French Government Open Sources Secure Operating System

The French government’s national cybersecurity agency has released an operating system built using open source components internally over the course of more than 10 years for use by the French administration.

Dubbed CLIP OS, the operating system is based on the open source Linux kernel, but focuses on security hardening and provides partitioning mechanisms that allow the processing of both public and sensitive information in isolation on the same computer.

As expected, the project uses code from a lot of open source projects including the Linux kernel and the GNU Compiler Collection. In fact, the Gentoo Hardened Linux project serves as the base of the OS and, similar to Gentoo, there are no pre-packaged CLIP OS images. At least for now, users will have to build their own images from the source code.

CLIP OS was developed and will continue to be maintained by the National Cybersecurity Agency of France, or Agence nationale de la sécurité des systèmes d’information (ANSSI), which is also tasked with protecting the French government’s networks, systems and data.

The OS was originally created to the meet the information security needs of the French administration, but ANSSI now believes it is ready to face public scrutiny and to receive contributions from the larger open source community. That said, the agency considers the latest version of the project to be in an alpha state, so it shouldn’t be considered ready for use on production systems.

CLIP OS provides filesystem integrity protections, a system-enforced distinction between application binaries and system data and UEFI Secure Boot support. The goal is to be able to handle information at multiple confidentiality levels and to restrict administrator access on production systems so that compromised administrator accounts cannot take over systems or access user data.

According to ANSSI, CLIP OS has similarities to Google’s Chromium OS and Yocto, a project that helps developers create custom Linux-based firmware for embedded products on multiple architectures. The OS can be deployed on security gateways, as well as on workstations and laptops.

CLIP also shares some security goals with Qubes OS, an operating system that uses hardware-based virtualization to compartmentalize workflows and isolate applications and tasks. However, CLIP OS takes a different implementation route by using virtualized containers that share the same kernel (kernel-based virtualization). The kernel is hardened using a tailored Linux Security Module (LSM).

ANSSI open-sourced two versions of CLIP OS: version 4, which has documentation in French, is no longer developed and is provided as a reference for patch submission; and version 5, which has documentation in English and is actively developed.

“The public release of the CLIP OS project is part of the ‘plan for a transparent and collaborative public action‘ (in French), driven by the French DINSIC,” the project’s page reads. “Opening up the CLIP OS project source code is also a way for the ANSSI to share its work and to allow everybody to benefit from it and reuse it to build hardened Linux systems based on CLIP OS.”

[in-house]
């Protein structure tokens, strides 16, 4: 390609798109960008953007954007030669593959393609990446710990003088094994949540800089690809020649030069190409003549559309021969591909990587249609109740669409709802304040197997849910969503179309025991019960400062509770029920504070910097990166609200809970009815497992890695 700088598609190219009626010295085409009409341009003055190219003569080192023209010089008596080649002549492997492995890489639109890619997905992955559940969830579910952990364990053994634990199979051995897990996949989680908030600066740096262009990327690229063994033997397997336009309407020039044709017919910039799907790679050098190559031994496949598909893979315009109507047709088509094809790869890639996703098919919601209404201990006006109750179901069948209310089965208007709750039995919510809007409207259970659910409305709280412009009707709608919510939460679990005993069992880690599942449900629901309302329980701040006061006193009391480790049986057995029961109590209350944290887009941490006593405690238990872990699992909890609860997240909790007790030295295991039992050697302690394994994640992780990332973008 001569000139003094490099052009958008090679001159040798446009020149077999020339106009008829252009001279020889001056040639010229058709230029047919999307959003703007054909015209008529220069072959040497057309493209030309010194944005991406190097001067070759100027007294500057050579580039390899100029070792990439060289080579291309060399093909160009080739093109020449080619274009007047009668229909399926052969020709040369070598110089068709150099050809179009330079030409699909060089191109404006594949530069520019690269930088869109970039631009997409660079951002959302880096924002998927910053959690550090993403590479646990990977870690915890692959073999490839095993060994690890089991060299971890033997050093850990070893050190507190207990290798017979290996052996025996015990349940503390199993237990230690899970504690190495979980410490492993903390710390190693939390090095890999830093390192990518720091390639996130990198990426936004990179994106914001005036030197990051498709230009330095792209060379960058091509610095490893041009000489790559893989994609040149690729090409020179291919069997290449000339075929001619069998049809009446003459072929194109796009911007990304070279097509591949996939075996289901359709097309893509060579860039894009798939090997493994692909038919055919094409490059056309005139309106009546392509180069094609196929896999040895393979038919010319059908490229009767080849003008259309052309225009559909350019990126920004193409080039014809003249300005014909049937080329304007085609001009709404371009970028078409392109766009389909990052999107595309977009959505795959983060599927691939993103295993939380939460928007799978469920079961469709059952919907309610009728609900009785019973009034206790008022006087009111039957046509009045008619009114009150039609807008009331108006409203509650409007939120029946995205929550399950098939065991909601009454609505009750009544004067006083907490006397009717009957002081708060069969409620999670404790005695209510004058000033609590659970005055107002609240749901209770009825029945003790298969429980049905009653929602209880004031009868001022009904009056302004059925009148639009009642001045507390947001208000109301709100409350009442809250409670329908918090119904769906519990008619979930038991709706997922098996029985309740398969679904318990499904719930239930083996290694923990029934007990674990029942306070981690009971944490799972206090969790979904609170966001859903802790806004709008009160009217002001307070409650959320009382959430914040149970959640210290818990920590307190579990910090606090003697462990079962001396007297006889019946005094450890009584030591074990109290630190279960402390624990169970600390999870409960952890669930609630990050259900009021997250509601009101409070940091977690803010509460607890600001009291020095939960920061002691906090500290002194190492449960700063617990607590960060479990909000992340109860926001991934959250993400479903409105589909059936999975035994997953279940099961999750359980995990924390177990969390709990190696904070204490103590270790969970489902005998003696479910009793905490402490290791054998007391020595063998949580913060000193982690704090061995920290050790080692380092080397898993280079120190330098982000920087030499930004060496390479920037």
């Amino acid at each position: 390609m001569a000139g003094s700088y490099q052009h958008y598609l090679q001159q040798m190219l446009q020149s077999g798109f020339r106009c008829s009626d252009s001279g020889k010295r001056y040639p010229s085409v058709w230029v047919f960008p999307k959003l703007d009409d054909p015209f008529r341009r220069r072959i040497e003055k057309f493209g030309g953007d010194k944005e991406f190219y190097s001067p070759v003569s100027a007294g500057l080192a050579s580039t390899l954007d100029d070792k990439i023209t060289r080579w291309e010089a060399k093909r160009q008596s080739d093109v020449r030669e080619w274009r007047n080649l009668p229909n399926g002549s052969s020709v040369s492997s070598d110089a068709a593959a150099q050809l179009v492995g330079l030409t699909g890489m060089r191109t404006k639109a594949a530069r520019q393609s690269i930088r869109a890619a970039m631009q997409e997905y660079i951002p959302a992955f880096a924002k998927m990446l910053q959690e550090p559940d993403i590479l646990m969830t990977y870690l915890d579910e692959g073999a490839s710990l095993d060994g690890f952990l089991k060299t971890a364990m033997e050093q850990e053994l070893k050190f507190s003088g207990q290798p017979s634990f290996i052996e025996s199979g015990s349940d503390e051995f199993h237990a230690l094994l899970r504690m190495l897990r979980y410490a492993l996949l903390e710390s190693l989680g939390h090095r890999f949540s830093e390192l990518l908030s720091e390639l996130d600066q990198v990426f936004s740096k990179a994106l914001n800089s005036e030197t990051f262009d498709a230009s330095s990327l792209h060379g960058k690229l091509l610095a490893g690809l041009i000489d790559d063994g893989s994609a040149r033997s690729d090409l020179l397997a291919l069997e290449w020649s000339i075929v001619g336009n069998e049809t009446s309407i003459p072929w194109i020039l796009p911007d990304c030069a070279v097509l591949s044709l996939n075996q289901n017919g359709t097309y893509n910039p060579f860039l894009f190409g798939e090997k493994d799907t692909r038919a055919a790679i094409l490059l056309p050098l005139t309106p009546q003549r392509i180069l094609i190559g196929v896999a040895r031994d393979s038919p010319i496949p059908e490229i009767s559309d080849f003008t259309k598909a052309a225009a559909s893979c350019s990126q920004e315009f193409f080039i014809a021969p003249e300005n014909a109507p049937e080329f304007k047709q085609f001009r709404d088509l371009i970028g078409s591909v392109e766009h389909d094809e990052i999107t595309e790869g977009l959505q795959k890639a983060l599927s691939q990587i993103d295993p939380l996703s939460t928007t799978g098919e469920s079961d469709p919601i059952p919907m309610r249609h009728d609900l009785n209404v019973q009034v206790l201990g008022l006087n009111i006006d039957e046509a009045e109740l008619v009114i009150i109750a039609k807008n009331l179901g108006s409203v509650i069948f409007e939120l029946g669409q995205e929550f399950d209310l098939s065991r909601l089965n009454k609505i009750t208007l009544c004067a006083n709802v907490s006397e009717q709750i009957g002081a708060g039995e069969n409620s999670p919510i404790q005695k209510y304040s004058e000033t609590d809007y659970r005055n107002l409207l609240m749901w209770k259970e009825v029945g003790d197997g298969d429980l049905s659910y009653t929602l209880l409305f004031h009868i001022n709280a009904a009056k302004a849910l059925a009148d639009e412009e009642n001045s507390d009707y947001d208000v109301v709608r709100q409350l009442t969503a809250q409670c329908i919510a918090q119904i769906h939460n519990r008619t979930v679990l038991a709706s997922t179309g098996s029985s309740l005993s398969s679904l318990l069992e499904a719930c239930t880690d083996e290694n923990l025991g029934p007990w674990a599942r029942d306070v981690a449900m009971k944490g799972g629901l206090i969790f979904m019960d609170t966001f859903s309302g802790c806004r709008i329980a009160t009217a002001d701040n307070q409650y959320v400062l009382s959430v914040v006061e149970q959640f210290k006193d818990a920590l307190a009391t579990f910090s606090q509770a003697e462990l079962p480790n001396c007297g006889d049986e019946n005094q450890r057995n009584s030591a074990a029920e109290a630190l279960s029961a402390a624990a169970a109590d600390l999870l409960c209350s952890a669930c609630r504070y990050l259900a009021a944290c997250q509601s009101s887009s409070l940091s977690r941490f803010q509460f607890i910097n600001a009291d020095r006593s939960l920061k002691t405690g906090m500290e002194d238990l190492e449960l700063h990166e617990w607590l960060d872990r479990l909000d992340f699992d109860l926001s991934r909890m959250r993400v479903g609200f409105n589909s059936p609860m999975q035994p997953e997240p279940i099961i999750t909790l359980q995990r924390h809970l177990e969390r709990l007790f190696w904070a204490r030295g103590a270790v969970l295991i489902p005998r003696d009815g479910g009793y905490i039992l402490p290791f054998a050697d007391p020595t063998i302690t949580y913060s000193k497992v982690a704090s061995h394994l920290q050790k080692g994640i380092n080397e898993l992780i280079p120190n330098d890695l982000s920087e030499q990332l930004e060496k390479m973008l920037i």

WD to Finally Patch Year-Old Auth Bypass Flaw in My Cloud NAS Boxes

Western Digital confirmed that it is working on a patch for a serious vulnerability that could allow attackers to take over My Cloud NAS devices.

Researchers from Dutch security firm Securify disclosed details about the vulnerability this week, almost 1.5 years after originally reporting it to Western Digital without any response. However, it turns out that researchers from another outfit called also found it last year and even wrote a Metasploit module for it.

The flaw is located in the web-based management interface of multiple Western Digital My Cloud NAS devices and can be exploited to bypass authentication to gain administrative access. Devices with their interfaces exposed to the internet, which is not the default configuration, are at higher risk. However, the flaw can also be exploited over the local network—for example, by malware running on other devices.

Following Securify’s report, Western Digital acknowledged the vulnerability and published a security advisory that lists the affected models. The My Cloud Home drive is not impacted and the company is in the process of finalizing firmware updates for the rest of the devices, WD said on Twitter.

Lucian Constantin

Lucian Constantin

Lucian has been covering computer security and the hacker culture for almost a decade, his work appearing in many technology publications including PCWorld, Computerworld, Network World, CIO, CSO, Forbes and The Inquirer. He has a bachelor's degree in political science, but has been passionate about computers and cybersecurity from an early age. Before he chose a career in journalism, Lucian worked as a system and network administrator. He enjoys attending security conferences and delving into interesting research papers. You can reach him at [email protected] or @lconstantin on Twitter. For encrypted email, his PGP key's fingerprint is: 7A66 4901 5CDA 844E 8C6D 04D5 2BB4 6332 FC52 6D42

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